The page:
Curriculum Studies & Instructional Intelligence
Investigating our practices through Instructional Intelligence
This program is designed to respond to the interests and concerns of teachers who wish to become curriculum leaders in school districts. The cohort theme is to encourage and support teachers who wish to “investigate their practices” through Barrie Bennett’s notions of “Instructional Intelligence” (“II”) in order to challenge, learn, explore, and renew their understanding of how their engagement with students and curriculum plays a critical role in education.
Curriculum Studies encompass, but are not limited to, investigations of how learning is constructed. Graduate students learn about issues around curriculum planning, and development, implementation and evaluation. Inquiry in curriculum studies is multidisciplinary, and explores a variety of perspectives.
Cohort Core Courses
The required eight (8) graduate courses are meant to provide a broad overview of central issues in teacher practices:
- How practice is both technical and moral, and embedded in social contexts
- How practice might be reflected upon, questioned, critiqued and improved
- How practice is related to conceptions of curriculum
The focus of these courses will be on investigating how teacher-researchers can make a difference in educational practices, curriculum development and instructional integration, and understanding of student learning. A culminating course will provide graduate students the opportunity to share their research and learning with their peers.
Two (2) elective courses are selected by participants with the assistance of their faculty graduate advisor. Elective courses may be offered in North Vancouver, providing that a sufficient number of students in the cohort opt for the same course. Courses are created for cohorts to reflect that cohort’s collective interests, concerns, and questions.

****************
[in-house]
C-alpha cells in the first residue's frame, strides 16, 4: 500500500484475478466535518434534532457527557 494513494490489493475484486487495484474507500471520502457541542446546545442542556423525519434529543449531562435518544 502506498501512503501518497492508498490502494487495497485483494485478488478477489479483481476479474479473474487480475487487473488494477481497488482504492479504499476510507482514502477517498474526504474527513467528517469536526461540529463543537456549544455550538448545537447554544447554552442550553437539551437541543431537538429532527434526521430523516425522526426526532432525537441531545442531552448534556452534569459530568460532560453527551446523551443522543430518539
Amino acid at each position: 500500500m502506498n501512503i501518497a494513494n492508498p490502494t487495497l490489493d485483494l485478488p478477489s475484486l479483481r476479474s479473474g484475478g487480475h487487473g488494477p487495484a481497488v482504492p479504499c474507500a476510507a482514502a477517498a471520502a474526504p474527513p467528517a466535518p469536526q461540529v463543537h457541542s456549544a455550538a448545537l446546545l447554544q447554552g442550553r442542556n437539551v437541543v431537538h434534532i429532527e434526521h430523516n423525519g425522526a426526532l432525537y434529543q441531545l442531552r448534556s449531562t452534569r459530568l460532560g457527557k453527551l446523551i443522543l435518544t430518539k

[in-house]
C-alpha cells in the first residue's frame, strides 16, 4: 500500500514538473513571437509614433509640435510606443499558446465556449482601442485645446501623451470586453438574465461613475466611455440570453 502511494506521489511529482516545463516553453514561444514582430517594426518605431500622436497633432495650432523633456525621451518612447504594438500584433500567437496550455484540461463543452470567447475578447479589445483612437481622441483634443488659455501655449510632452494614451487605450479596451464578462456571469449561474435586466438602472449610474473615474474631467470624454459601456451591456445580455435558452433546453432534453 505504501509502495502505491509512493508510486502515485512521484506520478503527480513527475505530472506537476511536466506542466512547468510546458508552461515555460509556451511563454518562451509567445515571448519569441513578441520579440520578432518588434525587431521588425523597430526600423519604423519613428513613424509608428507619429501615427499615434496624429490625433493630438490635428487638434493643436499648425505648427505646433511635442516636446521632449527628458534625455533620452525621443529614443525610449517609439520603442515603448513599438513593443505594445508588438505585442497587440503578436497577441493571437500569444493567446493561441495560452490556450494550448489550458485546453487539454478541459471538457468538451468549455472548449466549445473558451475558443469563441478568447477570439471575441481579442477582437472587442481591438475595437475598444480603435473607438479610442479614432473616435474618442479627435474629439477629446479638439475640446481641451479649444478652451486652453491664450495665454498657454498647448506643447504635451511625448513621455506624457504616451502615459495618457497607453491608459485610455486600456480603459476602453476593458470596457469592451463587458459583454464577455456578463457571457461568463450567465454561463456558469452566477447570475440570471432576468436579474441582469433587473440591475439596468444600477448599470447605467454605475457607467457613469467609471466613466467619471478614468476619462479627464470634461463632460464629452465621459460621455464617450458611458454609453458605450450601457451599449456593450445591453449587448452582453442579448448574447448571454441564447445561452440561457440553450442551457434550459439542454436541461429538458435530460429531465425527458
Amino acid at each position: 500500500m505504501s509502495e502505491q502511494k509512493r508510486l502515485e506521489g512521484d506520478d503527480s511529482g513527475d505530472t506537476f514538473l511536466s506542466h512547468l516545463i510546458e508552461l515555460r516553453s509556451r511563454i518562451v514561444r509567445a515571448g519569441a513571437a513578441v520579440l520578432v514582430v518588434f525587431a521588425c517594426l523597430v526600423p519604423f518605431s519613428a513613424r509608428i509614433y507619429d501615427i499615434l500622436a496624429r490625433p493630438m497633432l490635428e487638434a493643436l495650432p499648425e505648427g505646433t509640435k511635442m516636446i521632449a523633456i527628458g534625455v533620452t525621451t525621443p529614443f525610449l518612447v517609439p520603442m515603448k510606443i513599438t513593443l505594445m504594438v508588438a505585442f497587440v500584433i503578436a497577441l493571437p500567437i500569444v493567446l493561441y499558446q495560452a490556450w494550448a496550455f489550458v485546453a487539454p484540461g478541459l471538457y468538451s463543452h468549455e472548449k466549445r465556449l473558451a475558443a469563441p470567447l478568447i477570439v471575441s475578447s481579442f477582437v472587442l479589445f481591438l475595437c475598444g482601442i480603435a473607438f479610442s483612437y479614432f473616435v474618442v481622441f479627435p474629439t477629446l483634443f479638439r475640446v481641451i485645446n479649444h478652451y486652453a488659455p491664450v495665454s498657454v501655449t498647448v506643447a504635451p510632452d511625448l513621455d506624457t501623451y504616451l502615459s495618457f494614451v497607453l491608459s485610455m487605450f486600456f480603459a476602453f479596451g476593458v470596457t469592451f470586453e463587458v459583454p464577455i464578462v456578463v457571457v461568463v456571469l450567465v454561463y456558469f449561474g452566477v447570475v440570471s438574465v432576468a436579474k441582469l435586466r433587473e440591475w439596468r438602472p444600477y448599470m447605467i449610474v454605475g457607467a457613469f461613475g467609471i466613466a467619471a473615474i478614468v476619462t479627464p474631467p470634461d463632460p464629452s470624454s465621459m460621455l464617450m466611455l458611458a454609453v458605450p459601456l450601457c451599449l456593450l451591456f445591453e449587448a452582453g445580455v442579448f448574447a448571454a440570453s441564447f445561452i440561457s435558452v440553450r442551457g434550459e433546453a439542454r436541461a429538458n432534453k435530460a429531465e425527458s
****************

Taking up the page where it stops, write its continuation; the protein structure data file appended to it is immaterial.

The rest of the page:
Capstone Graduating Research Project
Challenging and rewarding, the capstone research project is the highlight of the cohort experience. Teachers, individually or in groups, choose a research question to investigate. Through action research, participants inquire into their own practices in the classroom. Past cohort participants have presented their research at conferences and have published. For an example of research projects see Notes from the Field at http://www.educationalinsights.ca.
The 30-credit program is offered over a three-year period, with courses scheduled to accommodate practicing teachers and administrators.
|September 2010||Instructional Creativity|
|January 2011||Narrative Research|
|September 2011||Research Methodology in Education|
|January 2012||Instructional Creativity 2|
|May 2012||Education Action Research|
|September 2012||Instructional Creativity 3 (Technologies)|
|January 2013||Introduction to Curriculum Issues & Theories|
|May 2013||Graduating Project|
* Elective courses are taken at UBC’s main campus during the summer sessions.
All students must meet the requirements for this program, which include:
- A minimum of 3 years full-time teaching experience or an equivalent combination of engagement within schools, communities, Non-Governmental Organizations and other education-oriented environments.
- A completed four-year undergraduate degree, and at least a 76% average on all senior-level credits.
- Three recommendations from educators and administrators that speak to your engagement with education and leadership.
- Resumé and a 600-word personal statement about your perspectives of leadership, indicating how you think this program (along with your current education and experience) can help you enhance your understanding of effective leadership.
Program fees will be paid over a minimum of nine (9) installments, payable in September, January and May of each year. For current information on tuition and student fees, please log in to the Student Service Centre.
To find out what it costs to take one of our graduate programs, please refer to the list of programs accepting applications.